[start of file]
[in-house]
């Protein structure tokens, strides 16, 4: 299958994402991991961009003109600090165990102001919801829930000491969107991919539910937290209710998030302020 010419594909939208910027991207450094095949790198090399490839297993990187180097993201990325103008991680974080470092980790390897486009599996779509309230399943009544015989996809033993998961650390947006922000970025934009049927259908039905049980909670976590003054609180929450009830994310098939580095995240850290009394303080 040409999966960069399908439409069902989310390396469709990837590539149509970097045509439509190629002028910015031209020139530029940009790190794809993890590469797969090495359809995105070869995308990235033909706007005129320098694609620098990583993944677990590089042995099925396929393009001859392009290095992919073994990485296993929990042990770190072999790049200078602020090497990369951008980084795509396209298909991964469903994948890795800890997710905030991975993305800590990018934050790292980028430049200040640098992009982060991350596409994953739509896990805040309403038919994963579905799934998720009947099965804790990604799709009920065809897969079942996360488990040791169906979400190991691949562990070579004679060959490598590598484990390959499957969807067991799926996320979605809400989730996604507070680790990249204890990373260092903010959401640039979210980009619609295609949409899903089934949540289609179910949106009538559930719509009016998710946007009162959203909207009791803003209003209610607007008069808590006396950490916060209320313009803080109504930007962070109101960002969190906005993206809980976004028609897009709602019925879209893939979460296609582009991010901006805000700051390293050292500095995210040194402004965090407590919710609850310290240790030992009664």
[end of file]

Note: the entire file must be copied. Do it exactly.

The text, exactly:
[in-house]
């Protein structure tokens, strides 16, 4: 299958994402991991961009003109600090165990102001919801829930000491969107991919539910937290209710998030302020 010419594909939208910027991207450094095949790198090399490839297993990187180097993201990325103008991680974080470092980790390897486009599996779509309230399943009544015989996809033993998961650390947006922000970025934009049927259908039905049980909670976590003054609180929450009830994310098939580095995240850290009394303080 040409999966960069399908439409069902989310390396469709990837590539149509970097045509439509190629002028910015031209020139530029940009790190794809993890590469797969090495359809995105070869995308990235033909706007005129320098694609620098990583993944677990590089042995099925396929393009001859392009290095992919073994990485296993929990042990770190072999790049200078602020090497990369951008980084795509396209298909991964469903994948890795800890997710905030991975993305800590990018934050790292980028430049200040640098992009982060991350596409994953739509896990805040309403038919994963579905799934998720009947099965804790990604799709009920065809897969079942996360488990040791169906979400190991691949562990070579004679060959490598590598484990390959499957969807067991799926996320979605809400989730996604507070680790990249204890990373260092903010959401640039979210980009619609295609949409899903089934949540289609179910949106009538559930719509009016998710946007009162959203909207009791803003209003209610607007008069808590006396950490916060209320313009803080109504930007962070109101960002969190906005993206809980976004028609897009709602019925879209893939979460296609582009991010901006805000700051390293050292500095995210040194402004965090407590919710609850310290240790030992009664």